he first electronic computer was completed in 1946 by a team led by Professors Eckert and Maunchly at the University of Pennsylvania U.S.A. This computer, called Electronic Numerical Integrator and Calculator (ENIAC) used high speed vacuum tubes. It has a very small memory and was designed primarily to calculate the trajectories of missiles. The ENIAC took about 200 microseconds to add two digits and about 2800 microseconds to multiply.
In 1946 John Von Neumann proposed an idea to store machine instructions in the memory of the computer along with data. The first computer using this principle was designed and commissioned at Cambridge University, U.K., under the leadership of Professor Maurice Wilkes. This computer called EDSAC (Electronic Delay Storage Automatic Calculator) was completed in 1949 and used mercury delay lives for storage.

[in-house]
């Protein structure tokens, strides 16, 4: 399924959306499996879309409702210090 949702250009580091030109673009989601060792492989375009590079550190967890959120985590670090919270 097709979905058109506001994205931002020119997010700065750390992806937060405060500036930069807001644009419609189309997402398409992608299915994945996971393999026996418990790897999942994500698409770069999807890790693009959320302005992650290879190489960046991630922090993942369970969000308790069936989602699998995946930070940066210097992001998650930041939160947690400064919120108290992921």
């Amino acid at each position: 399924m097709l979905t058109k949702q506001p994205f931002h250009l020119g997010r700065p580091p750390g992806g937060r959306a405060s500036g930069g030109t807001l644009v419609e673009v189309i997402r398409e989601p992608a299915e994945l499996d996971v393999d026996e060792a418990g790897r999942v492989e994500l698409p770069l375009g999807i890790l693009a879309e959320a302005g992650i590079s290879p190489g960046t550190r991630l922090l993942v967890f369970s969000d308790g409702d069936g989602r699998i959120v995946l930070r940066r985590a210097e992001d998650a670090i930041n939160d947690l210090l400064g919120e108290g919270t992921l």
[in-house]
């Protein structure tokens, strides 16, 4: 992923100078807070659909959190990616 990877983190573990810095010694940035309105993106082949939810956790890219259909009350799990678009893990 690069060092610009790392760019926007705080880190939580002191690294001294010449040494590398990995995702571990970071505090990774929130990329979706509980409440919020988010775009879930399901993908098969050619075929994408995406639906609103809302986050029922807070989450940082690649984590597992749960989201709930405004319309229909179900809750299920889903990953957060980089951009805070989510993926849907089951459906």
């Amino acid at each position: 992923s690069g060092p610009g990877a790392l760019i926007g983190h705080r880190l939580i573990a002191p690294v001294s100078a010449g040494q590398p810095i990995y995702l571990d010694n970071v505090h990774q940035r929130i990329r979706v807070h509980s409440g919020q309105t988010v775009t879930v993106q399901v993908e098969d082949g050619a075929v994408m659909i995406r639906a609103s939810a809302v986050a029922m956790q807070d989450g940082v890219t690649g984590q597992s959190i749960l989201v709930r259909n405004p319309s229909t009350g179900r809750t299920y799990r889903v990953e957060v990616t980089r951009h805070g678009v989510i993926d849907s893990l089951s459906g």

Commercial production of stored program electronic began in the early 50s. One of the early computers of this type UNIVACI built by Univac division of Remington Rand and delivered in 1951. This computer also used Vacuum tubes. As vacuum tubes used filaments as source of electrons, they had a limited life. Each tube consumed about half a watt power. Computer typically used about ten thousand tubes. Power dissipation was very high.
With the advent of UNIVAC, the prospect of commercial application was perceived. The concept of operating system had not yet emerged. During this period one had to be a good electronics engineer, and understand the logical structure of computer in great detail, and also know how to program an application in order to use a computer.